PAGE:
Platform Strategies

llsms2007  2022-2023  Louvain-la-Neuve

Platform Strategies
5.00 credits
30.0 h
Q2
Teacher(s)
Language
English
Main themes
Specific behavior on Internet, Communities and viral marketing, e-business strategies, Internet market research, market places, e-Pricing, e-Advertising
Learning outcomes

At the end of this learning unit, the student is able to :

1 During their programme, students of the LSM Master's in management or Master's in Business engineering will have developed the following capabilities
CORPORATE CITIZENSHIP
  • 1.3 Decide and act responsibly,  while taking into account the social, economic and environmental sometimes antinomic, outcomes in the short, medium and long term, for the various stakeholders.
KNOWLEDGE AND REASONING
  • 2.3 Articulate the acquired knowledge from different areas of management.
INNOVATION AND ENTREPRENEURSHIP
  • 4.1 ldentify new opportunities, propose creative and useful ideas; insituations that require new strategic approaches, break with existing models and paradigms, promote progress and change.
WORK EFFECTIVELY IN AN INTERNATIONAL AND MULTICULTURAL ENVIRONMENT
  • 5.1 Understand the inner workings of an organization : develop a global approach and integrate the internal logic used within the organization.
TEAMWORK AND LEADERSHIP
  • 6.1 Work in a team :Join in and collaborate with team members. Be open and take into consideration the different points of view and ways of thinking, manage differences and conflicts constructively, accept diversity.
 
Content
Context. E-commerce has been profoundly disrupted over the last decade by the increased adoption of platform-based business models. As an illustration, five of the largest companies in the world by market capitalization today are Apple, Google, Microsoft, Amazon, and Facebook, which have all adopted, either from the start or later on, a platform-based business model. Platforms can be defined as entities that enable interactions among users and generate value from these interactions. In contrast with traditional firms (also called ‘pipelines’), which create value in a linear way using their own staff and assets, platforms create value in a more circular way by facilitating the interaction between different groups of external and independent participants. Not only do platforms represent a large share of the global economy, but they also pervade our everyday lives. So far, however, the existing literature in management has failed to provide both professionals and students with appropriate tools to understand, in a thorough and scientifically sound way, the business models that may make those platforms successful. This course aims at filling the gap by providing students with a set of practical tools that will allow them to design strategies adapted to the specificities of platforms.
Aims and objectives. At the end of the course, students should be able to (i) master an array of specific concepts from strategic management and industrial organization, so as to (ii) understand how digital platforms operate and what sets them apart from other business, and (iii) apply this knowledge to design their own venture.
 
Teaching methods
The course will be organized according to the flipped-classroom method. Every week, the instructor will introduce the topics and then, students will be invited to go through additional learning material online, which they will cover at their own pace. Students will prepare, individually, a number of learning activities, aimed at making them engage with the material. In parallel, students will develop, in groups, their own project of platform. They will also present their work in progress, every week, to the teaching staff.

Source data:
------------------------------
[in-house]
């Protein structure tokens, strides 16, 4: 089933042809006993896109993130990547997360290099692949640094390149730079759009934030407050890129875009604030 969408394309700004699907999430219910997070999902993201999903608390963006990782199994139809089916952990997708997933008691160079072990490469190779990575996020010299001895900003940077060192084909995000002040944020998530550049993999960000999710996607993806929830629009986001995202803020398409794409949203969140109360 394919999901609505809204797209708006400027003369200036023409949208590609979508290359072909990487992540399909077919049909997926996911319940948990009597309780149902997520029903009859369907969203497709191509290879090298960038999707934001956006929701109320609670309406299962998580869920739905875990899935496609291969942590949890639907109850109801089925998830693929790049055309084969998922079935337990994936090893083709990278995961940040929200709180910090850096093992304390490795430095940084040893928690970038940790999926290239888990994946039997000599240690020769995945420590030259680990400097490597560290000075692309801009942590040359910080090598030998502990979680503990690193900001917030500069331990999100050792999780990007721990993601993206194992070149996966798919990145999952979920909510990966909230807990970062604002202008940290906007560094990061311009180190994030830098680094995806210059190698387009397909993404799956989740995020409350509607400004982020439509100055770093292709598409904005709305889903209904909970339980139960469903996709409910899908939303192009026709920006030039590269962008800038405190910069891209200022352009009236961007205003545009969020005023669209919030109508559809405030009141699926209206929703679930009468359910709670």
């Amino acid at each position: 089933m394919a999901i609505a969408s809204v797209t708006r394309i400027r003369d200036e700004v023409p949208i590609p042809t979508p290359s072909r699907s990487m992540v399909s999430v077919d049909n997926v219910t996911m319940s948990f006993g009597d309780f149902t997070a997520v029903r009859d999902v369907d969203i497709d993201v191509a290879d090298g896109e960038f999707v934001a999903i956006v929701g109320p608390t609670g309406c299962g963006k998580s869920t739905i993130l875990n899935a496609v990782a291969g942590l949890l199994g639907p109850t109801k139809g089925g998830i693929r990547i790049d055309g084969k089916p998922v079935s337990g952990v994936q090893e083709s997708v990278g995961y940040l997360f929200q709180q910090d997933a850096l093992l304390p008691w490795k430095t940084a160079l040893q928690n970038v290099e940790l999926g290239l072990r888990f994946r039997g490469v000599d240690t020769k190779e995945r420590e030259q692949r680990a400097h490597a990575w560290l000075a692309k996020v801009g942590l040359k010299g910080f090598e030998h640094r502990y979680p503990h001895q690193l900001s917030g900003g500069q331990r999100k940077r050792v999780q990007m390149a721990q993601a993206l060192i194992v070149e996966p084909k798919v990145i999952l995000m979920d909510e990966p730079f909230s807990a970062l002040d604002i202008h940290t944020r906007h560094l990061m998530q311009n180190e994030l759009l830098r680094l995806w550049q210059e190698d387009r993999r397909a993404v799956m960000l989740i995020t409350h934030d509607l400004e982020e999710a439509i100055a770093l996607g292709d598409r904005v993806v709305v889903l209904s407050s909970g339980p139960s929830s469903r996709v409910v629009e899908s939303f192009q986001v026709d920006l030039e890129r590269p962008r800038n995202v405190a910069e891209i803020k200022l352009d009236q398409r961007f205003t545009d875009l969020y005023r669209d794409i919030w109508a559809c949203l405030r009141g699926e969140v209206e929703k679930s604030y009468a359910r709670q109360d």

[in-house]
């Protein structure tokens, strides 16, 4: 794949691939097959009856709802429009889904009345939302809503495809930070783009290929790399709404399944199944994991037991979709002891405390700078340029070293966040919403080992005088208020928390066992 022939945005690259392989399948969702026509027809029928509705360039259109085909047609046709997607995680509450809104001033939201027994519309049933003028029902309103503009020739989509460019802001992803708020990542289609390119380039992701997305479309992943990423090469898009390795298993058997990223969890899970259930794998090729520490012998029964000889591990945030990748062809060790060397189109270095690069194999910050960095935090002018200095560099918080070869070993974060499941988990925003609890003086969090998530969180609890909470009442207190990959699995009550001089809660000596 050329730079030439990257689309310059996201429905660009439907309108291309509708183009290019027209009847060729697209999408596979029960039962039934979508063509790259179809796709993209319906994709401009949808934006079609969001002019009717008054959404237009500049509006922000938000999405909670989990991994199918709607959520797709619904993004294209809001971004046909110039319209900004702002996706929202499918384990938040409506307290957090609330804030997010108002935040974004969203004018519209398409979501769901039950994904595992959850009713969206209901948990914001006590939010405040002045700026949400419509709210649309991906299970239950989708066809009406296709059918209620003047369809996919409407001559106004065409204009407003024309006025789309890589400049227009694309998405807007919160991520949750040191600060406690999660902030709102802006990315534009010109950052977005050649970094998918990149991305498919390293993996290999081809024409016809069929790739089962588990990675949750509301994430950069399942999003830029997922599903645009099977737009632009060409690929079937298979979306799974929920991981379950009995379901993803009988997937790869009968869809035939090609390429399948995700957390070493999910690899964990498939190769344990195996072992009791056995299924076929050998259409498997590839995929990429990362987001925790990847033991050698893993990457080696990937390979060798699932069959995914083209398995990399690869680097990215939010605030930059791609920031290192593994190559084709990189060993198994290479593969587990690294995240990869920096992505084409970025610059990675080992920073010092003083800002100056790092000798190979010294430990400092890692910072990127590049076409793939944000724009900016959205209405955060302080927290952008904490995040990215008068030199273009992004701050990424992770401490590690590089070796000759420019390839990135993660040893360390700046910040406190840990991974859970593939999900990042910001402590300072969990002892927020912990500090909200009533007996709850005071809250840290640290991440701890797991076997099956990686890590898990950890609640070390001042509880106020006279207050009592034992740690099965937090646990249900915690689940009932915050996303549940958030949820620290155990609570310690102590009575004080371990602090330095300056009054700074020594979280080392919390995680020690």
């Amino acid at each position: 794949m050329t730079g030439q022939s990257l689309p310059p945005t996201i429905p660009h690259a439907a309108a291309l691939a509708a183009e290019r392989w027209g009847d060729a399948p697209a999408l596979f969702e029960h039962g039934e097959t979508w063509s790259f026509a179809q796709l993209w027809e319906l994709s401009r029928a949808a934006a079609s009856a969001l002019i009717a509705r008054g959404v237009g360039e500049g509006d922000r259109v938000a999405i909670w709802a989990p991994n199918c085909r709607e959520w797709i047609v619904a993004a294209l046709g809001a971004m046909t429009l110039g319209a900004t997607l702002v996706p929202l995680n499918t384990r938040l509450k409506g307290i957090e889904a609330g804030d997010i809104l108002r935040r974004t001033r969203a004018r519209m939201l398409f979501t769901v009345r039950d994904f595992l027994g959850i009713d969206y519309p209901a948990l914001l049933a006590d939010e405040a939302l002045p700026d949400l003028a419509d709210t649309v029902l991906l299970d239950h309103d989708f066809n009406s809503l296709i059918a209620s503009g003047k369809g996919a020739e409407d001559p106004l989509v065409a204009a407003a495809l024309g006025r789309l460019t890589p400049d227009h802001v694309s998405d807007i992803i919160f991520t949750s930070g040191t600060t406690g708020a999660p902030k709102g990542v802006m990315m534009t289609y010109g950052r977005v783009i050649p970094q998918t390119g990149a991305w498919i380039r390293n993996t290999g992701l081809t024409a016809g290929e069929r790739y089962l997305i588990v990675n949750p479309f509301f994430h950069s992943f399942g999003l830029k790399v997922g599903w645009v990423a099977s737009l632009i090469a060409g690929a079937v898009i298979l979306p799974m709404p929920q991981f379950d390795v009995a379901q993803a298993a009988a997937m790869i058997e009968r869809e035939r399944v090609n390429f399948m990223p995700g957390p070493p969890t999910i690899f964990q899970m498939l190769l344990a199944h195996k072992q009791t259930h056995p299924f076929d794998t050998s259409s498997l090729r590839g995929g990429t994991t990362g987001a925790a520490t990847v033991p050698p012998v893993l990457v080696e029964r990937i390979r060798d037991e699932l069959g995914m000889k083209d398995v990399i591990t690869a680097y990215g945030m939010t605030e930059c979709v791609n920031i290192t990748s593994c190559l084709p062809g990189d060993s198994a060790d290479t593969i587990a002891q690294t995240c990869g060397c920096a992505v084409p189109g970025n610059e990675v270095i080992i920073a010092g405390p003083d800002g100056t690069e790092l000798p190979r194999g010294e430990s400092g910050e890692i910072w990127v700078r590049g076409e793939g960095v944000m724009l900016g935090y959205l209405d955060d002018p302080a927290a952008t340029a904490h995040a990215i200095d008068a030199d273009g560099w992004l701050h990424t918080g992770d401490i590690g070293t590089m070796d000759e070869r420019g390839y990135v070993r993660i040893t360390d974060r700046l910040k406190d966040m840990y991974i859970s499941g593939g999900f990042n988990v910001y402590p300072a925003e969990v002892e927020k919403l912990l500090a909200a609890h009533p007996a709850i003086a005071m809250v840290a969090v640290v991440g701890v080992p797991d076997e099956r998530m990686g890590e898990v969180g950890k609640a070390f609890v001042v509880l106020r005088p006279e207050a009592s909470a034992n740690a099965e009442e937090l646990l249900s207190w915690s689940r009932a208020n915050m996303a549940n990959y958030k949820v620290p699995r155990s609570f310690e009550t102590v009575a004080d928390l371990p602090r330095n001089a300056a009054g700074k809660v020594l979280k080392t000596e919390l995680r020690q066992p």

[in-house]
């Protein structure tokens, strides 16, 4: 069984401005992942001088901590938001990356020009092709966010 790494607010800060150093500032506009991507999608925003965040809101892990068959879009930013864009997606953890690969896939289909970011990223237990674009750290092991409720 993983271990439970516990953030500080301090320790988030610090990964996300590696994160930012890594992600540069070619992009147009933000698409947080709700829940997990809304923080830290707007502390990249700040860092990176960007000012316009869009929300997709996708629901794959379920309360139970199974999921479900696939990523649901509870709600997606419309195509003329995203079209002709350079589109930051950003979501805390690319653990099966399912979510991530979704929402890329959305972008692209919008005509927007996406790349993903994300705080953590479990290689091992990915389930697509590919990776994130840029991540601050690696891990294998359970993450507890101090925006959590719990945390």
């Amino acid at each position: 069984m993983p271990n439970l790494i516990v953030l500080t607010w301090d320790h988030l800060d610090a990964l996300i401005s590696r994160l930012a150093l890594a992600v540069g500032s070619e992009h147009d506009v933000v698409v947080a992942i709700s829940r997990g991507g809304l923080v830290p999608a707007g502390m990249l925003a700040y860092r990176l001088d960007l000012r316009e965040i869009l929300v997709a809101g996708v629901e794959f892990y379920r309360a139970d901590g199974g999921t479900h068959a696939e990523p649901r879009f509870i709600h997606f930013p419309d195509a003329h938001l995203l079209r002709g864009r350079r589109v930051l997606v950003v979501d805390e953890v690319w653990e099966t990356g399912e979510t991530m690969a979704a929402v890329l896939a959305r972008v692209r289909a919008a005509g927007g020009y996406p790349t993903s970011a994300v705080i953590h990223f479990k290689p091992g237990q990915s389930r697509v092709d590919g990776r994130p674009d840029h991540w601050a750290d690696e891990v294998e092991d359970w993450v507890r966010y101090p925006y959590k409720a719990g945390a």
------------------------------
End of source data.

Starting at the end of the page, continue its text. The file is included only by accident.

Evaluation methods
The final grade in this course will be based on grades in three activities:
  • A group project (40%): Working in groups, the task will be to design a digital platform.
  • Individual assignments and class participation (30%): Each week,
    • Individual activities will be assigned and graded (e.g., quizzes, small exercises, applications of concepts, etc.);
    • Members of the teaching staff will talk with each group separately; the group will present what they did for the group activities that were assigned for that week; time will also be used to answer questions about the material and to discuss the progress in the group project; the quality of the interaction will be graded;
  • A final written examination (30%): the exam will cover the entirety of the material and will be organized in the two regular exam sessions (June and August/September). The purpose of the exam is to check the student's understanding of the main theoretical concepts covered in the course.
Important note. The marks for the individual coursework are set once and for all (this part of the assessment cannot be retaken). However, students have the possibility to retake the final exam in August/September and, if the mark of the group coursework is below 10/20, to replace it with an individual coursework (to be handed in August/September).
 
Other information
None
Online resources
All the learning material supporting the course will be made available on a dedicated Moodle website. The site will also be used to form groups, to announce and submit assignments, and to send course related information.
Bibliography
Reference book:
  • Belleflamme, P. and Neysen, N. (2023). Platform Strategies. A Guidebook for Entrepreneurs in the Platform Economy. Routledge (forthcoming)
Other learning material supporting the course will be made available on a dedicated Moodle website.
Faculty or entity


Programmes / formations proposant cette unité d'enseignement (UE)

Title of the programme
Sigle
Credits
Prerequisites
Learning outcomes
Master [120] in Management

Master [120] : Business Engineering

Master [120] in Management

Master [120] : Business Engineering